Thursday, June 26, 2014

How Does Your Garden Grow?

From the Miami News-Record, June 22 (with a few extra pics!)
I have never been a gardener, nor been interested in gardening. It has been a long-standing rule around our house that I am not allowed to touch any potted plants or hanging baskets because when I do, they die. I moved to Stillwater at 19 and my mom sent a philodendron because, as she said, “You can’t kill a philodendron. Anyone can grow them.” When I moved back home six weeks later, along with a new collection of Eskimo Joe’s cups and t-shirts, I also brought my poor, dead plant. Last spring I received a hanging basket of beautiful pink flowers. I tried not to touch it, but I also didn’t want someone to think me rude by asking them to keep it away from me and whisk it off to the safety of my car before I had any effect on it. But I politely admired it and carried it myself and ….yeah, it died.

When we moved and I got this idea to plant a garden, my husband said it was a bad idea. He reminded me ever so gently of my plant-killing background. He was sweet about reiterating to me the fact that I do not have a green thumb. Yet I kept insisting, so he just went along with it and started tilling me a garden. He picked up some tomato and pepper plants and I excitedly called my mom from the seed aisle at Walmart because I didn’t know the first thing about what types of seeds to get - you know, because of the whole not-being-able-to-grow-stuff thing. Upon her advice I settled on yellow crookneck squash, okra, cucumbers, zucchini, peaches and cream corn, and green beans, then some jack o’ lantern pumpkin and watermelon seeds for the youngest (who actually does have the ability to grow things). I wanted eggplant and radishes and broccoli and lettuce and all the really tasty and wonderful things garden people grow, but no one here likes broccoli but me. And you can forget about eggplant – no one is actually sure they hate it seeing as how none of them have ever tried it, but they’re all relatively certain they do.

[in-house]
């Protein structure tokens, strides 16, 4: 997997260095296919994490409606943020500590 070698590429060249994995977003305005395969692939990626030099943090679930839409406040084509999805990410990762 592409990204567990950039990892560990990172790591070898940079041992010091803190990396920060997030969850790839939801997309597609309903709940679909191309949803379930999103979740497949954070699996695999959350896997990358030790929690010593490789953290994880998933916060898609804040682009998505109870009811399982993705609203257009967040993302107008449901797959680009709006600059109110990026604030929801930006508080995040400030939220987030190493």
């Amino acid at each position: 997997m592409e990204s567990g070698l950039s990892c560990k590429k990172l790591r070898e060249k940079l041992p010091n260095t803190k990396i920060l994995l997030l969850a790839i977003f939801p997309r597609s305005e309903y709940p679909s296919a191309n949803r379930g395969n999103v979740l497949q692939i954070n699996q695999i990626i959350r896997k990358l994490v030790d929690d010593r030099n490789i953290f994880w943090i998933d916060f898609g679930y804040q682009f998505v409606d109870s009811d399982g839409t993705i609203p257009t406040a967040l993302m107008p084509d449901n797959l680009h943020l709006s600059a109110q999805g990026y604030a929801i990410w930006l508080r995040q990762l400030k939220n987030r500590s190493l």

So. Hott.
We planted late because we were garden novices and had no clue what we were doing, but in our ignorance we saved ourselves some work because of the chilly spring freezes that took out a few gardens. Then when things started growing we had week after week of rain and things started looking pretty bleak out there. Enter the usual veggie-loving bugs and we all but threw in the towel. I didn’t check it for about a week, and then to my surprise one night we had pole beans in need of poles because they were attacking each other. After telling them to play nice while I unwound vine after vine, we drove in a few stakes, realizing quickly we needed more than a just “few” stakes. Paul took off for the shop while I pulled weeds. When he came back I could only laugh – he was carrying a cattle panel. Like for a corral. It actually works great and just kind of completes the redneck atmosphere we’ve got going on around our entire place.

Our little garden won’t win any awards, but we’re excited every time we find a new tiny veggie. I didn’t even bother with a scarecrow this year – I just grab my daughter’s pink Red Ryder BB gun and shoot the birds from the back porch window. I’m making a list of all the stuff we did wrong and things I want to try for next year and I’m finding that I actually like this new adventure and don’t mind the dirt and sweat too much. I find a strange peace while pulling weeds (and on evenings I’m particularly frustrated, it makes for a great stress reliever) and am in awe of seeing God’s handiwork firsthand in my little redneck garden with a metal cattle panel right in the middle.


Gardening ain't for sissies - or those who dislike dirty piggies.

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